Jack-o-Lantern Soup for Halloween

Having a Halloween party? A neighborhood soup night in late October? A family soup supper after Trick or Treating? How about a delicious, healthy soup in Halloween colors. No kid in the world will consider corn chowder an acceptable substitute for candy corn, but the grownups need something of substance. And even the candy-stuffed kids might surprise you. Especially if you offer them Jack-o-Lantern Soup.

Jack-o-Lantern Soup is essentially pumpkin soup. Don’t even try to start with a big pumpkin from the market; lots of work for very little gain. Make it easy on yourself – use canned pumpkin. (But read the labels. Make sure you buy just plain canned pumpkin, not pumpkin pie filling, which has added sugar and sweet spices. Not the taste you want in soup.) Add sweet potatoes for vivacious color and extra nutrition. Make a big batch of soup and divide it in half; keep it simple for kids, more complex for the adults.

A basic recipe follows. For a kid version: add grated apple and a pinch of cinnamon. Grown-up version: add a dab of sriracha, or curry powder and coconut milk, or adobo sauce, or fried basil leaves, or . . . . you get the idea.

Totally Simple Pumpkin Soup    Makes 4 servings

  • 2 medium sweet potatoes
  • 1 small onion, diced
  • 1 clove garlic, diced
  • 1 tablespoon canola oil or olive oil
  • 1 teaspoon cornstarch
  • 1 can (15 ounces) pumpkin puree
  • 2 cups stock (chicken or vegetarian)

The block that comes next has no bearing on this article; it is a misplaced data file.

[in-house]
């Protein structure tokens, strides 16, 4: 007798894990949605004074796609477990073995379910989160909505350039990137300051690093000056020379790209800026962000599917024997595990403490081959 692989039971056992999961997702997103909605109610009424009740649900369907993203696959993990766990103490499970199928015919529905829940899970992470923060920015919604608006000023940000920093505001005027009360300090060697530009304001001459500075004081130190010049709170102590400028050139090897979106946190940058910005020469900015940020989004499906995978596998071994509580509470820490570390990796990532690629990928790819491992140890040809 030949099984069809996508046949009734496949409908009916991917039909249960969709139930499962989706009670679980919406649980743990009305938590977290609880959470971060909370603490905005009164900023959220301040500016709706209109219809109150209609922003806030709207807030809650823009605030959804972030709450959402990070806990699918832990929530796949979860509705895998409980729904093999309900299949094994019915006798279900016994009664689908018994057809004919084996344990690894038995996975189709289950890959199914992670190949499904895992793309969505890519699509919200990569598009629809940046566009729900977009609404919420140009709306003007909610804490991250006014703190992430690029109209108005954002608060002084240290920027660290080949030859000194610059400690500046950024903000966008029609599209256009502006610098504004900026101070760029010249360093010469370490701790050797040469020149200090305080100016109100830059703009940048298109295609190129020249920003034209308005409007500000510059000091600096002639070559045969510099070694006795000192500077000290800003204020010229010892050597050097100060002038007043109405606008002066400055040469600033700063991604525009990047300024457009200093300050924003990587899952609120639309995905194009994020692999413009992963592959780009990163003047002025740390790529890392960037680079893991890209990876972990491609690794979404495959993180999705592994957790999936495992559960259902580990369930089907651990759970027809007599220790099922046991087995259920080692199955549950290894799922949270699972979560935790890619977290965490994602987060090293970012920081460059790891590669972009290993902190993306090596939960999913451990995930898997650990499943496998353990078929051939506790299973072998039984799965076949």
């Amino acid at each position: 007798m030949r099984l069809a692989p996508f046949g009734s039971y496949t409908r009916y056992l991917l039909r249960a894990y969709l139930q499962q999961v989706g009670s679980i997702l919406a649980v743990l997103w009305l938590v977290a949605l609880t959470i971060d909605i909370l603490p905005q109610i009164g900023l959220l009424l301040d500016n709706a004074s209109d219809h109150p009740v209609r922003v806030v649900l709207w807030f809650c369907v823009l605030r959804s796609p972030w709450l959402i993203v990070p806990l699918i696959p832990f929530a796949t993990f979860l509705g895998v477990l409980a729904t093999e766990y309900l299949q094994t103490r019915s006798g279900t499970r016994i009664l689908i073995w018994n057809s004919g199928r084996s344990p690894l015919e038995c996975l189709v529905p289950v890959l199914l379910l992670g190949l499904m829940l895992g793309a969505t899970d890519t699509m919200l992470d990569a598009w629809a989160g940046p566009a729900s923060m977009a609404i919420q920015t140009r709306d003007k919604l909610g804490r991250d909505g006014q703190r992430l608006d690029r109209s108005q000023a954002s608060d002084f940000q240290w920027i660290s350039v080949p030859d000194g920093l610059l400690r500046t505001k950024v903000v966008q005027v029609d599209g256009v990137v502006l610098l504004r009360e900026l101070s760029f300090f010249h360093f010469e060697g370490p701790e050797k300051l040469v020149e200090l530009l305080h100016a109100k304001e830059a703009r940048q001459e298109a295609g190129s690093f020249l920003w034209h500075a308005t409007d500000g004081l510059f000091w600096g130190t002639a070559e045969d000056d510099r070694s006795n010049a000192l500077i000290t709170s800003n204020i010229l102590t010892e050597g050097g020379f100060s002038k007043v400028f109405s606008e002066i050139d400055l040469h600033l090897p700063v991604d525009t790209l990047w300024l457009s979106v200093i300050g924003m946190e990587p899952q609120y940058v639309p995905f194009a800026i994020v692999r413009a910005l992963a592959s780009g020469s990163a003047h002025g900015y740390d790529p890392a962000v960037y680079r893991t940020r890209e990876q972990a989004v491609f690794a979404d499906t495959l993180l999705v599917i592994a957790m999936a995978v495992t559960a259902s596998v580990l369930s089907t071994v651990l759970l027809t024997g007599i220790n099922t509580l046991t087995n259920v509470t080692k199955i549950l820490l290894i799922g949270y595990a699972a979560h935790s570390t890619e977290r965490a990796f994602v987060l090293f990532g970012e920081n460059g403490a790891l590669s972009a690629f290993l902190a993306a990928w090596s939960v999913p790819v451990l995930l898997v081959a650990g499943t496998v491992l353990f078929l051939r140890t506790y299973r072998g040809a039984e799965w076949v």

• 1 cup cream or half-and-half
  • Salt and white pepper to taste
  • 1 tablespoon maple syrup (optional)
  • Garnishes: grated apple, sliced green onions, toasted pumpkin seeds.
  1. In microwave or 350-degree oven, bake sweet potatoes until very soft. When cool enough to handle, scoop out the flesh and mash with fork to baby-food consistency.
  2. Meanwhile, saute onion and garlic in oil until very soft, about 5 minutes. Sprinkle on cornstarch, stir well and cook slowly until the cornstarch is absorbed into the vegetables.
  3. For a smooth final product, at this point run the onion mixture and the sweet potatoes through a food processor or blender (using a blender will be easier if you add in a bit of the stock). This step is optional, but I think you’ll like the texture.
  4. In large saucepan, combine the potato-onion mixture with the pumpkin, the stock, salt and pepper, and the maple syrup, if using. Blend thoroughly.
  5. Slowly whisk in the cream; simmer until heated.
  6. Taste, adjust seasonings if needed. If it seems too thick, add boiling water bit by bit, stirring as you go.
  7. Divide enough for the kids into separate saucepan. For the grownups, add extra flavorings to the remainder (see suggestions above.) Or not.
  8. Serve with garnishes in small bowls.

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